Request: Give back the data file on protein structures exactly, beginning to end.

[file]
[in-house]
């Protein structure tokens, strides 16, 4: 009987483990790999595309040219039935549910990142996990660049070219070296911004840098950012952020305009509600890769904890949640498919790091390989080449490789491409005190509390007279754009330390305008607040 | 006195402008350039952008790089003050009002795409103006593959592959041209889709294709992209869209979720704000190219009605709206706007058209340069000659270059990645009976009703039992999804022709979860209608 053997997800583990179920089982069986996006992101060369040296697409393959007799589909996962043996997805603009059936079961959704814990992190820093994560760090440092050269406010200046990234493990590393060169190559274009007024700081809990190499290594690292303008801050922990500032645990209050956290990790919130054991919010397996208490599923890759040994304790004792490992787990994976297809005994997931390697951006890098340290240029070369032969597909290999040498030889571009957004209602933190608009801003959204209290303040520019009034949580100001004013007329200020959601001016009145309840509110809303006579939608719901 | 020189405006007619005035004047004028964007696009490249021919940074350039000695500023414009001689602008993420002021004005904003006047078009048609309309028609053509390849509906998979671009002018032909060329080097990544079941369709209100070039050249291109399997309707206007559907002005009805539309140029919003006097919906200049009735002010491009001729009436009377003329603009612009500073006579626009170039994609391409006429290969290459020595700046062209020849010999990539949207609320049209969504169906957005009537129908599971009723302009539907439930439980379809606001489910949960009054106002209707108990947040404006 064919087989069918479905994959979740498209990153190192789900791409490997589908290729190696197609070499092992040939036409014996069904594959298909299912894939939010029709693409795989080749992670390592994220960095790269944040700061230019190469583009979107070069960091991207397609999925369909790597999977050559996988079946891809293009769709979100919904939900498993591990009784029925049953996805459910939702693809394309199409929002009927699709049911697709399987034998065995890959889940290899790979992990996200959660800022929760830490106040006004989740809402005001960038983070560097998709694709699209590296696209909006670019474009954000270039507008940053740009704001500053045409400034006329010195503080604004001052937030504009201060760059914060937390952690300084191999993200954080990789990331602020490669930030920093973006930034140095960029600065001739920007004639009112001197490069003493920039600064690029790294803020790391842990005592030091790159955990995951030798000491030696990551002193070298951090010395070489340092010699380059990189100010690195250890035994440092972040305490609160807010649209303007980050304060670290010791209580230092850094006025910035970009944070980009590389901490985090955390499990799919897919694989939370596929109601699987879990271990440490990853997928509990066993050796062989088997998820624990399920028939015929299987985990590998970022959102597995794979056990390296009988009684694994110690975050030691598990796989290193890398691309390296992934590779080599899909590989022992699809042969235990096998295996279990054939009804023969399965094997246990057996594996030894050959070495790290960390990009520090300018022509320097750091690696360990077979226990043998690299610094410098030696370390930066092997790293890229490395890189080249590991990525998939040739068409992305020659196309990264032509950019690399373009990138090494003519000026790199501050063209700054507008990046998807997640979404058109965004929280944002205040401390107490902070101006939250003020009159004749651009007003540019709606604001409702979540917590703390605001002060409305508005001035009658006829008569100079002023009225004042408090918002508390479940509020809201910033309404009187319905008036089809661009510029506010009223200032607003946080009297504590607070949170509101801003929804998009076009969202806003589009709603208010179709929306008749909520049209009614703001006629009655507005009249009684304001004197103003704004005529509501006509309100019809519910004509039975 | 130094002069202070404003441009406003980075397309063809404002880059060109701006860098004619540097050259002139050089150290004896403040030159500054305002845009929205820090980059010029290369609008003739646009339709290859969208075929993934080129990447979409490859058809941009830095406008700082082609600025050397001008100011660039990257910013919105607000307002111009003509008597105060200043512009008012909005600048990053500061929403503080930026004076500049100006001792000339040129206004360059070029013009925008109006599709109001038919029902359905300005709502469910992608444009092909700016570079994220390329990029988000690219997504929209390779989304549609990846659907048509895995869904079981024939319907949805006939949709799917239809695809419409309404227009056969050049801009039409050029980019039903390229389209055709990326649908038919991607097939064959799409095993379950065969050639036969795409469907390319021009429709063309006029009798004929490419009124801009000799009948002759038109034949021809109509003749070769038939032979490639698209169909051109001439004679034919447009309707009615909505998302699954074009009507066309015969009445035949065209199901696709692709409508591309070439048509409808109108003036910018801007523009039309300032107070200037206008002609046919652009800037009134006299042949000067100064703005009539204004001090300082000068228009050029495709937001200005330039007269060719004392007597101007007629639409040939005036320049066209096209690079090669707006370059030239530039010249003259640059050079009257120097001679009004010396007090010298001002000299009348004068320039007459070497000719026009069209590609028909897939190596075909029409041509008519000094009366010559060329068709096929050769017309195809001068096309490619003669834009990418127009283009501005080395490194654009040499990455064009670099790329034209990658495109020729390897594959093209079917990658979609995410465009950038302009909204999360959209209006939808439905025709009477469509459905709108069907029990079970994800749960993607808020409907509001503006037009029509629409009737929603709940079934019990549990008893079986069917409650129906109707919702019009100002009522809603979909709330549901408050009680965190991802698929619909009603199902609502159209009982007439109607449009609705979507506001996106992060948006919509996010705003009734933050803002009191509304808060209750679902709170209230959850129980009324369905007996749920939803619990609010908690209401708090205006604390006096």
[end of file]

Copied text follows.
[in-house]
């Protein structure tokens, strides 16, 4: 009987483990790999595309040219039935549910990142996990660049070219070296911004840098950012952020305009509600890769904890949640498919790091390989080449490789491409005190509390007279754009330390305008607040 | 006195402008350039952008790089003050009002795409103006593959592959041209889709294709992209869209979720704000190219009605709206706007058209340069000659270059990645009976009703039992999804022709979860209608 053997997800583990179920089982069986996006992101060369040296697409393959007799589909996962043996997805603009059936079961959704814990992190820093994560760090440092050269406010200046990234493990590393060169190559274009007024700081809990190499290594690292303008801050922990500032645990209050956290990790919130054991919010397996208490599923890759040994304790004792490992787990994976297809005994997931390697951006890098340290240029070369032969597909290999040498030889571009957004209602933190608009801003959204209290303040520019009034949580100001004013007329200020959601001016009145309840509110809303006579939608719901 | 020189405006007619005035004047004028964007696009490249021919940074350039000695500023414009001689602008993420002021004005904003006047078009048609309309028609053509390849509906998979671009002018032909060329080097990544079941369709209100070039050249291109399997309707206007559907002005009805539309140029919003006097919906200049009735002010491009001729009436009377003329603009612009500073006579626009170039994609391409006429290969290459020595700046062209020849010999990539949207609320049209969504169906957005009537129908599971009723302009539907439930439980379809606001489910949960009054106002209707108990947040404006 064919087989069918479905994959979740498209990153190192789900791409490997589908290729190696197609070499092992040939036409014996069904594959298909299912894939939010029709693409795989080749992670390592994220960095790269944040700061230019190469583009979107070069960091991207397609999925369909790597999977050559996988079946891809293009769709979100919904939900498993591990009784029925049953996805459910939702693809394309199409929002009927699709049911697709399987034998065995890959889940290899790979992990996200959660800022929760830490106040006004989740809402005001960038983070560097998709694709699209590296696209909006670019474009954000270039507008940053740009704001500053045409400034006329010195503080604004001052937030504009201060760059914060937390952690300084191999993200954080990789990331602020490669930030920093973006930034140095960029600065001739920007004639009112001197490069003493920039600064690029790294803020790391842990005592030091790159955990995951030798000491030696990551002193070298951090010395070489340092010699380059990189100010690195250890035994440092972040305490609160807010649209303007980050304060670290010791209580230092850094006025910035970009944070980009590389901490985090955390499990799919897919694989939370596929109601699987879990271990440490990853997928509990066993050796062989088997998820624990399920028939015929299987985990590998970022959102597995794979056990390296009988009684694994110690975050030691598990796989290193890398691309390296992934590779080599899909590989022992699809042969235990096998295996279990054939009804023969399965094997246990057996594996030894050959070495790290960390990009520090300018022509320097750091690696360990077979226990043998690299610094410098030696370390930066092997790293890229490395890189080249590991990525998939040739068409992305020659196309990264032509950019690399373009990138090494003519000026790199501050063209700054507008990046998807997640979404058109965004929280944002205040401390107490902070101006939250003020009159004749651009007003540019709606604001409702979540917590703390605001002060409305508005001035009658006829008569100079002023009225004042408090918002508390479940509020809201910033309404009187319905008036089809661009510029506010009223200032607003946080009297504590607070949170509101801003929804998009076009969202806003589009709603208010179709929306008749909520049209009614703001006629009655507005009249009684304001004197103003704004005529509501006509309100019809519910004509039975 | 130094002069202070404003441009406003980075397309063809404002880059060109701006860098004619540097050259002139050089150290004896403040030159500054305002845009929205820090980059010029290369609008003739646009339709290859969208075929993934080129990447979409490859058809941009830095406008700082082609600025050397001008100011660039990257910013919105607000307002111009003509008597105060200043512009008012909005600048990053500061929403503080930026004076500049100006001792000339040129206004360059070029013009925008109006599709109001038919029902359905300005709502469910992608444009092909700016570079994220390329990029988000690219997504929209390779989304549609990846659907048509895995869904079981024939319907949805006939949709799917239809695809419409309404227009056969050049801009039409050029980019039903390229389209055709990326649908038919991607097939064959799409095993379950065969050639036969795409469907390319021009429709063309006029009798004929490419009124801009000799009948002759038109034949021809109509003749070769038939032979490639698209169909051109001439004679034919447009309707009615909505998302699954074009009507066309015969009445035949065209199901696709692709409508591309070439048509409808109108003036910018801007523009039309300032107070200037206008002609046919652009800037009134006299042949000067100064703005009539204004001090300082000068228009050029495709937001200005330039007269060719004392007597101007007629639409040939005036320049066209096209690079090669707006370059030239530039010249003259640059050079009257120097001679009004010396007090010298001002000299009348004068320039007459070497000719026009069209590609028909897939190596075909029409041509008519000094009366010559060329068709096929050769017309195809001068096309490619003669834009990418127009283009501005080395490194654009040499990455064009670099790329034209990658495109020729390897594959093209079917990658979609995410465009950038302009909204999360959209209006939808439905025709009477469509459905709108069907029990079970994800749960993607808020409907509001503006037009029509629409009737929603709940079934019990549990008893079986069917409650129906109707919702019009100002009522809603979909709330549901408050009680965190991802698929619909009603199902609502159209009982007439109607449009609705979507506001996106992060948006919509996010705003009734933050803002009191509304808060209750679902709170209230959850129980009324369905007996749920939803619990609010908690209401708090205006604390006096």